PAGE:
A China Lifeline for Taiwan's Airlines?
Like other airlines around the world socked by high oil prices (BusinessWeek.com, 5/28/08), Taiwan's carriers have resorted to drastic measures to stanch their red ink. The island's two biggest airlines, China Airlines and EVA Airways, have raised surcharges on international routes and are cutting unprofitable flights to Europe and the U.S. China Airlines lost $84 million last year and lost another $98 million in the first quarter of 2008, while EVA lost $62 million in 2007 and $75 million in Q1 this year.
All the more reason, then, that the Taiwanese are hopeful about the political thaw now emerging between Beijing and Taipei. Although Taiwanese businesses have invested billions of dollars in China and economic ties between the mainland and Taiwan continue to grow, the island's airlines don't have permission to fly directly across the Taiwan Strait and can only fly charters for special occasions such as Chinese New Year via a third jurisdiction, usually Hong Kong. (The former British colony is a Special Administrative Region of China, giving it special status for the Taiwanese government.)
That's created a bonanza for Hong Kong's Cathay Pacific and its subsidiary Dragonair, which unlike their Taiwanese or mainland rivals, have permission to fly regularly scheduled commercial flights to both sides of the Taiwan Strait. The Taipei Airline Association estimates that over the past decade, Taiwan's airlines have lost $33 billion because of the restriction against direct flights.
Gearing Up for Weekend Charters
The Taiwanese airlines' handicap, however, may finally be coming to an end. On June 23, China Airlines made a move toward ending its isolation on the mainland as the Taiwanese carrier's chairman, Ringo K.S. Chao, signed a memorandum of understanding in the southern Chinese city of Guangzhou with China Southern Airlines Chairman Shao-Yong Liu to boost cooperation between the two companies. Although the airlines have not released details of the partnership, they "will represent each other's businesses in passenger, cargo, maintenance, and ground handling operations," China Airlines said in a statement on its Web site. "Meanwhile, China Southern will support China Airlines as it seeks to join the SkyTeam alliance."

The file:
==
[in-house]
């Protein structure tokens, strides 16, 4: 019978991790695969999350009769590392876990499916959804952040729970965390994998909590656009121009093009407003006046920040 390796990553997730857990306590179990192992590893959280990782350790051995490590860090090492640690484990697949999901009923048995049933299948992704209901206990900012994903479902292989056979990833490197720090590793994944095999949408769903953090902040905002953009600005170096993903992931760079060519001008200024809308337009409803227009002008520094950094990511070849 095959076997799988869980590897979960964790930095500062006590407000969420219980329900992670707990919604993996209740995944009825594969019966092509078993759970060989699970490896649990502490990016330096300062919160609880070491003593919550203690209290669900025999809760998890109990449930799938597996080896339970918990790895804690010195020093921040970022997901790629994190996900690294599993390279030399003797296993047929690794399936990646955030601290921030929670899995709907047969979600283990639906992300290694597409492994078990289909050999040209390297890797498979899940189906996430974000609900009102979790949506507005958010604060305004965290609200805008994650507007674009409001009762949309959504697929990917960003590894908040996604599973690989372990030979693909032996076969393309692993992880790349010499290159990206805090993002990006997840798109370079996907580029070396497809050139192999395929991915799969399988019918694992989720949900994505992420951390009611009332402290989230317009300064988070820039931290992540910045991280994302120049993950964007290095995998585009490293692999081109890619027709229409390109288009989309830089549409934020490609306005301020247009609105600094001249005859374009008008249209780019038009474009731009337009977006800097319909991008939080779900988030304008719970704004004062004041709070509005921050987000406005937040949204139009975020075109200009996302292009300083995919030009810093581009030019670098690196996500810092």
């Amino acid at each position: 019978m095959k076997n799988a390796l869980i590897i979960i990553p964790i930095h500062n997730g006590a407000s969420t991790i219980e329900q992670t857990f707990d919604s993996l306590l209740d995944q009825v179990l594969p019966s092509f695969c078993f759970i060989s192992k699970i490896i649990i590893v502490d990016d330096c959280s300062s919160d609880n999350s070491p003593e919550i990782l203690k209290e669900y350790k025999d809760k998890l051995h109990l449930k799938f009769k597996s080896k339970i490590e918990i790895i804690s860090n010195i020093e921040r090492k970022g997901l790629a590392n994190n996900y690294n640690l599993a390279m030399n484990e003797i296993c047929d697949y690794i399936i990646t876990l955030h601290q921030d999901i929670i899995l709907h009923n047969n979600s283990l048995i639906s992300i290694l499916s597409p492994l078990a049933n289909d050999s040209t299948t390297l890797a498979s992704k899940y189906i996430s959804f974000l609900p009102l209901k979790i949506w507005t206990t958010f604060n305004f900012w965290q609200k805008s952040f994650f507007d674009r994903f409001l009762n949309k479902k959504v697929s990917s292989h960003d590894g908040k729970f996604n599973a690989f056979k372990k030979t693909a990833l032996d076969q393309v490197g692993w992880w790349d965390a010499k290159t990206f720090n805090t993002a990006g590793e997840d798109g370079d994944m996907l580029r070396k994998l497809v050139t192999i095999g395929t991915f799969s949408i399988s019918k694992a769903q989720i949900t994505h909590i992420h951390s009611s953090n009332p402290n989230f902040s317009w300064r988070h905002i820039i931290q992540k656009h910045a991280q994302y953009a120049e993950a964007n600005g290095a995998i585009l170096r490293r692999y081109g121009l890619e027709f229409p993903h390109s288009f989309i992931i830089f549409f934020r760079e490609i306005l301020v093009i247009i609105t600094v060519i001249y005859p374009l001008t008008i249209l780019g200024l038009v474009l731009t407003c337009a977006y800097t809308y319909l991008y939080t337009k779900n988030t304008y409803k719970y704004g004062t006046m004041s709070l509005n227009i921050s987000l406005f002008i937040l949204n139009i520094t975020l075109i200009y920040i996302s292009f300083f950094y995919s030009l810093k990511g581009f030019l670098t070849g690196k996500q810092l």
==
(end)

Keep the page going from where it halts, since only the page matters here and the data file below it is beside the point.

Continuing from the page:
China Airlines' partnership with China Southern is the latest sign of an upheaval about to hit China and Taiwan's aviation industries. Starting July 4, carriers from Taiwan and the mainland will be able to fly weekend charter flights across the strait. Initially, airlines will be allowed to fly a total of 36 flights between five Chinese cities and eight Taiwanese cities from Friday to Monday. Like the chartered flights currently flown during traditional Chinese holidays, the weekend flights must also first fly through Hong Kong airspace.
However, optimists believe the agreement paves the way for full-fledged direct flights by the end of 2009. "We should negotiate as quickly as possible direct flight routes and establishing air control procedures for direct flights," Yu Fang Lai, vice-minister of Taiwan's Ministry of Transportation and Communications, told journalists in Beijing on June 13, when the two sides announced the July 4 start date for the weekend charters. Says Tony Fan, chairman of the Taipei Airlines Association: "Everybody on both sides hopes that an agreement on direct flights can come to fruition."
The main impetus for this breakthrough was the new political situation in Taiwan (BusinessWeek.com, 4/14/08). For the past eight years, Beijing shunned the government of then-President Chen Shui-bian, who advocated Taiwan independence. Ma Ying-jeou, the opposition leader who became Taiwan's new president May 20, pledged to improve ties with the mainland during his campaign. Both sides are now willing to sit down and negotiate ways to closer integrate Taiwan's and China's economies.